To convey a message you need to:

  • Create a simulation of a harmful situation
  • Eject the player from the fun

Harrowing Missions: Another approach to activist games is to creating "harrowing missions". Examples are Under Ash (2002), Darfur is Dying (2006), Meltdown (2013), This War of Mind (2014), Akira thomson - And Maybe They Wont Kill You (2015). These try to simulate a real world situation to help people understand what is at stake.

Multi-player Online Agoras: these approaches are like the Velvet Strike initiative, the World of Warcraft Naked Warrior Gnome March, and the One Billion Rising Feb 14, 2013 in Second Life.

Gamification model is an approach that propose the games for change that gamify your own behaviour. An example is the Mcgonigal World Without Oil. That said we have to be critical of these games as these games model the player through California self-help approach to al problems. Is this approach really applicable. Gamification can end up benefit corporate interests.

She talked about Frasca's MA thesis, Videogames of the Oppressed (2001), that proposes a different way of thinking about activist games that is closer to Friere and Boal. This draws on more robust theory about how to do activism.

Schleiner gave us a sneak preview of her newer book, Transnational Play: Pirate Localizers, Shanty Playgrounds, and Mobile Games. This tries to shift our sense of international games. She looks at different platforms for ludoliteracy.

She concluded by reflecting that there are limits to what we can do with game rhetoric. She is developing a game called Shadow River that is meant to be conversation starter on water shortage and the Anthropocene.

Riccardo Fassone: Notes on a pre-history of Italian video games

This is part of a larger project looking at the history of the Italian industry. He argues that one can't do the history without looking at the longer history of electro-mechanical devices (pinball etc). Most of his informants saw arcade games as part of arcade cultural in general. He is interested in the production history which means that his methodology can't be ethnographical as he can't visit sites that have disappeared. He talked about the micro-historical (as opposed to grand history) and "anarchaeological" (Zielinski.)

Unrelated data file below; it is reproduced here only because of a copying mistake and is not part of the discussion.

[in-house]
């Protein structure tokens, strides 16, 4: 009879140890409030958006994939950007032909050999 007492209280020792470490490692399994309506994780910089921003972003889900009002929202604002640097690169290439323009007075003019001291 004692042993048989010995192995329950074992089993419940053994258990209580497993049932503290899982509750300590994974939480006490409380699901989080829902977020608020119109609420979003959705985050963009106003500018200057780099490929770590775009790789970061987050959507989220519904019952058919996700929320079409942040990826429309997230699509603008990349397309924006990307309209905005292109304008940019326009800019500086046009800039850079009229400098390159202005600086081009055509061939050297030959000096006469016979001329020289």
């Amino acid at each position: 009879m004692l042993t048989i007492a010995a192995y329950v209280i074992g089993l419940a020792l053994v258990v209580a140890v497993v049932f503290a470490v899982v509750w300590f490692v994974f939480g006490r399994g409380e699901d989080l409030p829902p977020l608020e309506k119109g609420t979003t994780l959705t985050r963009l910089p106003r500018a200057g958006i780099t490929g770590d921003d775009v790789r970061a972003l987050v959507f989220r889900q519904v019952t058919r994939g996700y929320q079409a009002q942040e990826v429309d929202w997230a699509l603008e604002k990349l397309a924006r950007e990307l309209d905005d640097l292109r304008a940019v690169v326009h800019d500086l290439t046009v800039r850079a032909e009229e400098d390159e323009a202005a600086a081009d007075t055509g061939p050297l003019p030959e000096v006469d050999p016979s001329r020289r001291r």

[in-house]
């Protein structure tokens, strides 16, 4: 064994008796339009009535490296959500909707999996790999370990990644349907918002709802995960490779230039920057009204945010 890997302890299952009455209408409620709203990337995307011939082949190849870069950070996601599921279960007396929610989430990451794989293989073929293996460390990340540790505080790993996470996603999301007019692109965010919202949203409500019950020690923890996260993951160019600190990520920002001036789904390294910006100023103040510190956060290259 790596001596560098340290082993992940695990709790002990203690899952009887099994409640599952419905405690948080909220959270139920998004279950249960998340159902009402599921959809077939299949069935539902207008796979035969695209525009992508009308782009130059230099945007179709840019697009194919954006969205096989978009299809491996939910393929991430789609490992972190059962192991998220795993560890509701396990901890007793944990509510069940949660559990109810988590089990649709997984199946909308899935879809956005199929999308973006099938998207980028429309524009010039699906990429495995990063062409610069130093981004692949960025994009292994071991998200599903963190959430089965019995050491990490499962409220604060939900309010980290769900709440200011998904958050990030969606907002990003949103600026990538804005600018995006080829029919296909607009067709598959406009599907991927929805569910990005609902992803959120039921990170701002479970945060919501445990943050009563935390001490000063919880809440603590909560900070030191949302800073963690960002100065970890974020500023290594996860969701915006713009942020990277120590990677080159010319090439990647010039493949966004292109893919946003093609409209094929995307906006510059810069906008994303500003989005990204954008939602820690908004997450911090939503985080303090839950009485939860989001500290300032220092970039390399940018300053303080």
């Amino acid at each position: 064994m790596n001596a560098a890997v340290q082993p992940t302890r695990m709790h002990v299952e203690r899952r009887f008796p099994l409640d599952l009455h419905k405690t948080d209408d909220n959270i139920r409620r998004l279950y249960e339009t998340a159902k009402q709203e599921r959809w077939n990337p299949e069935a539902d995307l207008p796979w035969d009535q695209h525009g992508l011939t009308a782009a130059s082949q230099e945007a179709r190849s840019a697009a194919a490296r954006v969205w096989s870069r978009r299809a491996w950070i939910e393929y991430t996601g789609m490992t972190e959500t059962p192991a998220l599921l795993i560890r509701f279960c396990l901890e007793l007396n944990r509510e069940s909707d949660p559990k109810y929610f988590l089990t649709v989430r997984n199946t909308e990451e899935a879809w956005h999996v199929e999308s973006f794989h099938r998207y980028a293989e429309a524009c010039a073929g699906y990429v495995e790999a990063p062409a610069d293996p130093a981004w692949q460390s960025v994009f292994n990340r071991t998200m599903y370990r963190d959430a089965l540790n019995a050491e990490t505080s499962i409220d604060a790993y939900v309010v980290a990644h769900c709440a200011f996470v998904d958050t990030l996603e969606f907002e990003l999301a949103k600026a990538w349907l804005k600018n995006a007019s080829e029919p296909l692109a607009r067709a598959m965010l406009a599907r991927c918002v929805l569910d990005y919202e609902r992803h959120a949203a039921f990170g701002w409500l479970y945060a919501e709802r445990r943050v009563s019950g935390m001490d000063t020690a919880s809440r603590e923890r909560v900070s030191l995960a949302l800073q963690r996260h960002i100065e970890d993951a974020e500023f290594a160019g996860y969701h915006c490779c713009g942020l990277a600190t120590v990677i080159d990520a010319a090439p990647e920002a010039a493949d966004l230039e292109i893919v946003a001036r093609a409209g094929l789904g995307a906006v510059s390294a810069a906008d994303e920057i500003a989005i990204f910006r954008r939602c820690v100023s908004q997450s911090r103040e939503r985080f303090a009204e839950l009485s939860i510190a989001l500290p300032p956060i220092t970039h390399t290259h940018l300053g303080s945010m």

He gave an example of Rugby (Sidam, 1979) that was a mix of pinball and videogame. He focused his history by talking about Zaccaria, a major . The three brothers Zaccaria started a cafe in Bologna with a pinball zone. Soon they were repairing and even renting machines. Between 1967 and 1970 they moved tto the country and started repurposing American machines. They then started making original pinball machines. In 1978 they produced their first electronic machines and then released their first videogame arcade called The Invaders. Quasar (1979) was their first original video arcade machine. In 1984 they filed for bankruptcy. This company is typical of the evolution of game companies in Italy. Many transitioned from electromechanical to computer games.

There are continuities to note:

  • Pinball and arcade games shared places and modes of interaction
  • They shared industrial framework (the subcontractors of cabinets, art and so on)
  • A culture of piracy
  • Local and global tensions

This was probably one of the best talks. Well articulated and clear.

Vicente Mastrocola: Playing with a Brand: the Brazilian McDonald's Paper Tray Case

Mastrocola created this game with an advertising firm. It starts with a paper tablemat that goes in the Macdonalds trays. He talked about how there is little game development in Brazil.

In the tray there is an invitation to scan a code that activates a race to end (snakes and ladders). The Facebook bot that is activated sends messages with questions that are answered. When you answer right you get to move squares and eventually someone wins and can win prizes. This game then asks all sorts of questions to get data for Macdonalds.